Stopped for some months awaiting replacement wheelsets, as soon as 1623 was re-united with its own overhauled bogies, the displaced accommodation bogies will allow 56856 to be re-wheeled using the wheelsets from the stored (in Pickering’s Long Siding) Gresley TTO 43632. This work is now in progress by the NYMR’s C&W staff. It will allow 56856 to re-enter service with the LNER set and so add another 64 seats.

Hello and welcome
A growing number of visitors regularly enter the Atkins restoration shed – attracted by the professional- looking welcoming ‘A’ board outside. During ‘Coach Week’ a steady stream of visitors saw inside No. 189 and also the work of the Wagon Group overhauling the LMS brakevan and Esso Tanker. Giving outstanding value to the visitors was Malcolm Brown who gave a lot of his time to provide histories and interesting commentary.






Thompson Third Corridor (TK) No.1623
All the compartment toggle switches have been wired in – after years of dangling wires, all have disappeared. This just leaves the fitting of the lampshades. In this respect, the first one  - a trial – is just about ready for inspection. These are being manufactured to the original LNER drawing by a Suffolk firm.

One bogie has now been fully completed in terms of modifying it to take the BR Mk.1 brake shoes. This was completed on Sunday August 9. The second bogie is now receiving attention.
Once completed, 1623 will be moved into the C&W workshop for its accommodation bogies to be replaced by its own overhauled bogies.

Gresley Tourist Third Open (TTO) No. 56856
This carriage has been awaiting wheelset replcements – these are coming from the long-stored NYMR-owned Gresley TTO No. 43632 which is destined to be converted to take wheelchairs, the subject of a grant application in due course.

Gresley Brake Third Corridor No. 3669
Now in public service and much admired by the public who make a beeline for it.

East Coast Joint Stock Restaurant Third No. 189
All the main teak panels on the ‘railway’ side (east) have been stripped to bare wood.

Thompson Composite Corridor (CK) No. 18477
The NYMR’s C&W Supervisor has been asked to arrange movement to Pickering, along with unique Thompson BG E110. This latter vehicle will be the stores carriage for all the components removed from 18477. It will also allow E110 itself to be tidied up, as well as smartened up.




Whitby here we come!

The application by the NYMR on our behalf to seek a derogation to allow the LNER set to run to Whitby and also on the Esk Valley to Battersby has been granted by the Office of Rail and Road (ORR). The LNERCA is pleased to acknowledge the efforts of Head of Traction and Rolling Stock, Phil Crawshaw and Traction & Rolling Stock Manager, Ian Foot for their efforts in dealing with the protracted negotiations.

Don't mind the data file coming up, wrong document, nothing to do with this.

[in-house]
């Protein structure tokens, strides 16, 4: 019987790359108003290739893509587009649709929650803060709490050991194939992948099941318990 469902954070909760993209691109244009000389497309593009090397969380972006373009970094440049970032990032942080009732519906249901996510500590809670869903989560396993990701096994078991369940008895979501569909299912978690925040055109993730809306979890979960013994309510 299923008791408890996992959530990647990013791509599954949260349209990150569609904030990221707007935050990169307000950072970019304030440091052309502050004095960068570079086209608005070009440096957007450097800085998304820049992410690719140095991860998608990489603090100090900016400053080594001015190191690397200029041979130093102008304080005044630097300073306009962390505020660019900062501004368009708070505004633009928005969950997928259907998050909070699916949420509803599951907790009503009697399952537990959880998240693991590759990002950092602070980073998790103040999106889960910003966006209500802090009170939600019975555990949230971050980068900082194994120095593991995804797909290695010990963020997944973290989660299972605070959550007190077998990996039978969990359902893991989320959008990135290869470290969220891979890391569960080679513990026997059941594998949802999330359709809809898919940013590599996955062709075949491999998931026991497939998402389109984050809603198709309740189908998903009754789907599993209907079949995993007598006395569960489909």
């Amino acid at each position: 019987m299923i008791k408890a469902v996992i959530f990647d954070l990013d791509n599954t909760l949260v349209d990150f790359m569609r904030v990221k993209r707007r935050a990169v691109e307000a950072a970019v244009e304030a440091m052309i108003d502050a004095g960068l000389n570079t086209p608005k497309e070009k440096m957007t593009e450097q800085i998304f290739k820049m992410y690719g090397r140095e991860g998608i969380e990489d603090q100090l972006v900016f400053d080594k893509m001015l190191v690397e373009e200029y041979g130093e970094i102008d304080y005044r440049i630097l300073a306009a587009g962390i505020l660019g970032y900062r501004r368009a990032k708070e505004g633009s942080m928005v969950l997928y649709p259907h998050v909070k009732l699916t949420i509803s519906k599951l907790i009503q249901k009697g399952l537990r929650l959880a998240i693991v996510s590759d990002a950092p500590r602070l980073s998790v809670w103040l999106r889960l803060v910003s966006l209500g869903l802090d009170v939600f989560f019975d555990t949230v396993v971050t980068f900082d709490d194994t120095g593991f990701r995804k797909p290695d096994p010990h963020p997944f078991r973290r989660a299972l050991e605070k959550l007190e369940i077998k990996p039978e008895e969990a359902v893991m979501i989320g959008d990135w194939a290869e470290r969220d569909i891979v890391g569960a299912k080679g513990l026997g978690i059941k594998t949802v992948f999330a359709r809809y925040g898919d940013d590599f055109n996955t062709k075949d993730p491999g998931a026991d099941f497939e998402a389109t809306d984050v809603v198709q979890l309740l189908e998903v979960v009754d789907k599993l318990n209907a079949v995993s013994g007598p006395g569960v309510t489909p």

The carriages involved are TTO 23956, TTO 56856, RB 641, BTO 43567, BTK 3669, RF 43654 and GNR saloon 3087. It will be some time before all these carriages are brought up to the standards required and saloon 3087 is likely to be the first to be completed, thus enabling charter bookings to and from Whitby to be accepted.
There is one omission from the listing, that of Thompson TK 1623. We understand that this is being treated differently from the others in that it is steel-panelled and is thus being regarded as a ‘Mk.1’ vehicle. Registration is anticipated in due course.
The derogation is a major achievement and milestone as, hitherto, unless there were ‘grandfather rights’, it was Network Rail’s policy to preclude wooden-bodied vehicles from running on the national system. In recent times, there had been exceptions, eg, the GWR steam Autocoach.
There are several caveats to the derogation, including limited to 25mph. The NYMR will now plan the work necessary for the full registration to be achieved.

Thompson Third Corridor (TK) No.1623
It is heartening to report that the installation of the compartment shoulder lights has now taken place. Each toggle switch was dismantled in order for the internal wiring to be fitted, then the complete switch – all 28 of them – have been screwed into place. The next job entails connecting the two wires which protrude through the compartment wall into each switch – the first two were completed on July 16.
Meanwhile, in Essex, the first of the specially made lampshades for these switches is nearly ready. These are being manufactured in accordance with the LNER drawing.
The procurement of the complete shoulder light and lampshade was so easily going to the showstopper – we had no idea where replacements could be obtained and it has taken months to reach this stage. It is the LNERCA’s pleasure to record the intervention, enthusiasm and time spent of making all 28 of the toggle switches by Blacksmith Charlie Collett of Cirencester, Glos, who trades under the delightful name of ‘The Grumpy Blacksmith’.
Still on 1623, the toilets are nearing completion, with only the beading left to finish and the down pipes to the bowl to install.

Gresley Brake Third Corridor No. 3669
The countdown is on as 3669 is about to be placed into service – probably w/c July 20. Small finishing jobs are in hand, one frustrating one of which has been to cure a leaking toilet cistern; frustrating in that it did not leak previously. Clearly, we are using the wrong sort of water!
Its entry into service will be a magnificent achievement – an unbelievable transformation from the derelict, gutted ‘wreck’ when Marcus Woodcock first took it on.